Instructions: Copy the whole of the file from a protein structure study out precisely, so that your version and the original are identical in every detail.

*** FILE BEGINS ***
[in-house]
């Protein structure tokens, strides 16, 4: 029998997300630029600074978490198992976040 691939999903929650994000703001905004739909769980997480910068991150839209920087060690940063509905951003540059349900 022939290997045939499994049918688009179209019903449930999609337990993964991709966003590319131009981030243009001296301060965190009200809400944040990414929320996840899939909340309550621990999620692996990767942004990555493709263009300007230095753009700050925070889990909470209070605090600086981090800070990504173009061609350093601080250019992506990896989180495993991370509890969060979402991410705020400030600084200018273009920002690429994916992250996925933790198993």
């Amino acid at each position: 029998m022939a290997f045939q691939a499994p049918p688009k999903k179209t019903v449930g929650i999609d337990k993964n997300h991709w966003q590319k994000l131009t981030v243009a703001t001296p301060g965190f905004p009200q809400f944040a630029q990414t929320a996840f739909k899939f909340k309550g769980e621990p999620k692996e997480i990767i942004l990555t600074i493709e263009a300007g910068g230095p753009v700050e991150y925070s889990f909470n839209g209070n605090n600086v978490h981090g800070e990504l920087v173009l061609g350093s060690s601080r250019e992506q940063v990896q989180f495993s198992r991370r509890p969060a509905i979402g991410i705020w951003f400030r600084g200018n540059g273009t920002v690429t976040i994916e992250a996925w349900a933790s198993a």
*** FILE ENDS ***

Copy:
[in-house]
């Protein structure tokens, strides 16, 4: 029998997300630029600074978490198992976040 691939999903929650994000703001905004739909769980997480910068991150839209920087060690940063509905951003540059349900 022939290997045939499994049918688009179209019903449930999609337990993964991709966003590319131009981030243009001296301060965190009200809400944040990414929320996840899939909340309550621990999620692996990767942004990555493709263009300007230095753009700050925070889990909470209070605090600086981090800070990504173009061609350093601080250019992506990896989180495993991370509890969060979402991410705020400030600084200018273009920002690429994916992250996925933790198993």
């Amino acid at each position: 029998m022939a290997f045939q691939a499994p049918p688009k999903k179209t019903v449930g929650i999609d337990k993964n997300h991709w966003q590319k994000l131009t981030v243009a703001t001296p301060g965190f905004p009200q809400f944040a630029q990414t929320a996840f739909k899939f909340k309550g769980e621990p999620k692996e997480i990767i942004l990555t600074i493709e263009a300007g910068g230095p753009v700050e991150y925070s889990f909470n839209g209070n605090n600086v978490h981090g800070e990504l920087v173009l061609g350093s060690s601080r250019e992506q940063v990896q989180f495993s198992r991370r509890p969060a509905i979402g991410i705020w951003f400030r600084g200018n540059g273009t920002v690429t976040i994916e992250a996925w349900a933790s198993a």